Following grinding, the carbonate from which the particulate product according to the present invention is to be produced may be dried by removing water to leave not more than about 0.10% (desirably less than about 0.10%) by weight surface moisture content associated with the material. This drying procedure may be carried out in a single step or in at least two steps, e.g., by applying a first heating step to the carbonate to enable the adhered moisture content to be reduced to a level which is not greater than about 0.20% by weight based on the dry weight of the carbonate; and applying at least a second heating step to the carbonate to reduce the surface moisture content thereof to 0.10% by weight or less.
The carbonate is to be surface coated with a hydrophobizing surface treatment agent and the second heating step may be applied before and/or during the surface treatment step. The second heating step may suitably be carried out by an indirect heating means as discussed later. The first heating step may be by a direct or indirect heating means.
Where the drying of the surface of the carbonate is carried out by more than about one heating step, the first heating step may be carried out by heating in a hot current of air. Preferably, the carbonate is dried by the first heating step to an extent that the adsorbed moisture content thereof is less than about 0.20% by weight, preferably less than about 0.10% by weight based on the weight of the carbonate.
The ground carbonate may be further dried in the second heating step prior to or during a surface treatment of the carbonate to the extent that the adsorbed moisture content thereof is preferably not greater than about 0.10% by weight, preferably not greater than about 0.085% or less by weight, based on the dry weight of the carbonate.
According to a preferred embodiment of the present invention, the carbonate particles preferably carry substantially no surface moisture, or at most 0.10% by weight, desirably at most 0.085% by weight, at the point the particles are contacted by a surface treatment agent, i.e., the hydrophobizing surface treatment agent comprising an aliphatic carboxylic acid, for surface coating thereof.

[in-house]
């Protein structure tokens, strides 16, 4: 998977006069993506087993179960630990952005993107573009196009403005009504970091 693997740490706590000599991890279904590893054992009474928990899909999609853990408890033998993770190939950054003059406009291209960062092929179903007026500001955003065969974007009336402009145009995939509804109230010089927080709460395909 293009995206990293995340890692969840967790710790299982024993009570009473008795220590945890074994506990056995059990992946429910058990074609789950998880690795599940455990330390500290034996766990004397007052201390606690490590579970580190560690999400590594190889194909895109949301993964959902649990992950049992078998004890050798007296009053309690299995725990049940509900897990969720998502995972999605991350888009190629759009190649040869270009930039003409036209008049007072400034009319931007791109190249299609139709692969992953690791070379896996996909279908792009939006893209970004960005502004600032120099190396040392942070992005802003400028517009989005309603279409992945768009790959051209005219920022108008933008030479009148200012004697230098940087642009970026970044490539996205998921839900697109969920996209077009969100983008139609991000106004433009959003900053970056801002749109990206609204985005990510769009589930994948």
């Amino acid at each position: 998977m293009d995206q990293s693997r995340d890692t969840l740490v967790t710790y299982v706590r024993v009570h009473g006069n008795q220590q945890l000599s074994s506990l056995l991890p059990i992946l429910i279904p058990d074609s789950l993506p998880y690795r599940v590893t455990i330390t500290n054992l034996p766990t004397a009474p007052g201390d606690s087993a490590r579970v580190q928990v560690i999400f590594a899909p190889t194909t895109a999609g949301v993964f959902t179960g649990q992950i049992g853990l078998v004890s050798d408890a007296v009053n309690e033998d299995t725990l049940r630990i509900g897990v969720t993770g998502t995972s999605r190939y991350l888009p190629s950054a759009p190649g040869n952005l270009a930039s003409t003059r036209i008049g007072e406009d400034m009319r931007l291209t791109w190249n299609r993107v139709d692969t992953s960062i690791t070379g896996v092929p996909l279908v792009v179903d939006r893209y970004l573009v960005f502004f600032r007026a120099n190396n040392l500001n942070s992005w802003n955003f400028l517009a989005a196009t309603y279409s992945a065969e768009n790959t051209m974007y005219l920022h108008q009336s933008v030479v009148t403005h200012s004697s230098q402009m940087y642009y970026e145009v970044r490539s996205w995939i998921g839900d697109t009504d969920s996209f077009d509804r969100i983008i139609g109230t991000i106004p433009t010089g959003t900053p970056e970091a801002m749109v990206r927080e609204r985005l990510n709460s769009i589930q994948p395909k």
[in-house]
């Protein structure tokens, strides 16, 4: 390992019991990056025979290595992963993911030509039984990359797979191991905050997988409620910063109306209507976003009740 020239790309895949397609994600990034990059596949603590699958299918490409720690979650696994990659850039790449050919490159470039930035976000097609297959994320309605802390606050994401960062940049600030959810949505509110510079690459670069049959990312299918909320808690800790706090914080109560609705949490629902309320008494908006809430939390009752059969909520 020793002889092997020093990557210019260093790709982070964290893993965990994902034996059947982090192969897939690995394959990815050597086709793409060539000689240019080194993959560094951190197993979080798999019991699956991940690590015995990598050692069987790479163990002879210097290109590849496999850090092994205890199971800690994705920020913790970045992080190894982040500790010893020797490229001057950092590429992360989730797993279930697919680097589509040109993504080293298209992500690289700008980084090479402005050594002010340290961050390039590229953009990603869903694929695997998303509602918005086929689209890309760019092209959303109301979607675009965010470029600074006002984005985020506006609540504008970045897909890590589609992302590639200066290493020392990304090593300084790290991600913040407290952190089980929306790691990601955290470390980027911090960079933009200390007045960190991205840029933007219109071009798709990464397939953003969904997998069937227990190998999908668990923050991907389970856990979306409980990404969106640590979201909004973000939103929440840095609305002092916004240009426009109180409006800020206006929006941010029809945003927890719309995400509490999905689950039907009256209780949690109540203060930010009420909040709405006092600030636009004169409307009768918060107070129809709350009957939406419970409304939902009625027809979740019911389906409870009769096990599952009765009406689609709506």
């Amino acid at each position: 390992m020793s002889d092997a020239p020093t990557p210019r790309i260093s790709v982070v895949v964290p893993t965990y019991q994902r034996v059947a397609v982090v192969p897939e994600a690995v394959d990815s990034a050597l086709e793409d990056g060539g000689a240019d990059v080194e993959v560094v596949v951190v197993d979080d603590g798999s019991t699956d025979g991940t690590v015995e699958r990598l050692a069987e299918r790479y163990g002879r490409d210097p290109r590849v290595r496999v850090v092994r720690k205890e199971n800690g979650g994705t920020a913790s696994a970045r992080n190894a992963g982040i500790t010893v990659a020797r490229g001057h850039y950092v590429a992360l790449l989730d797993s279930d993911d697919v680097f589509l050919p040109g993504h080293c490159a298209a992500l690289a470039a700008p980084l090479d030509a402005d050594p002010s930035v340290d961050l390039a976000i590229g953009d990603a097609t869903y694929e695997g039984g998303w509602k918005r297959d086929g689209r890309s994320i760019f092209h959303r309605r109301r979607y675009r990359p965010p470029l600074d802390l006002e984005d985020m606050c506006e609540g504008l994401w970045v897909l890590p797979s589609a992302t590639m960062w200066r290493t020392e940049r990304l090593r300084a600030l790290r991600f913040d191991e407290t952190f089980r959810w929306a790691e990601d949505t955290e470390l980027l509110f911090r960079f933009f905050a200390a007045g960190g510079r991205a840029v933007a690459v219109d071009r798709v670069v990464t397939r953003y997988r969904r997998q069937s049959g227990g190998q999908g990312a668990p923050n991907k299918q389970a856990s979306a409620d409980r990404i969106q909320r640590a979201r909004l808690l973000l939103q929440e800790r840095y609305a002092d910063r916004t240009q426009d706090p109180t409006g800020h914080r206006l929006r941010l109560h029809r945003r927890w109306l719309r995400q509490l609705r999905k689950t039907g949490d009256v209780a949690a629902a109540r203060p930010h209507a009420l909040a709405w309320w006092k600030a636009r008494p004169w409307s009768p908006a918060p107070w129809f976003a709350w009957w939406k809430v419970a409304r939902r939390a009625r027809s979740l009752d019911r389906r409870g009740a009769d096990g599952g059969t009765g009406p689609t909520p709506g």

In a preferred process according to the present invention the product is preheated prior to being subjected to the surface treatment.
While the carbonate may be heated during the coating process, the residence time is very short and therefore, the time available to heat the carbonate during coating is very short. In addition the carbonate is stored prior to introduction to the coating apparatus, thus allowing the carbonate to cool down from the deviated temperature it achieved during the drying process. During this cooling period there is a possibility of moisture condensation on the carbonate. Not wishing to be bound by theory, it is believed that this moisture can inhibit the efficient coating of the carbonate. Therefore removing any moisture that condensed between the period the product was dried and the coating step by preheating prior to coating is a most preferred embodiment of the present invention.
The surface treatment of the carbonate is preferably carried out in a dry atmosphere containing a surface treatment agent as a liquid (e.g., as droplets) in a vessel heated indirectly, e.g., by a heating jacket, e.g., containing a heating fluid, e.g., heating oil.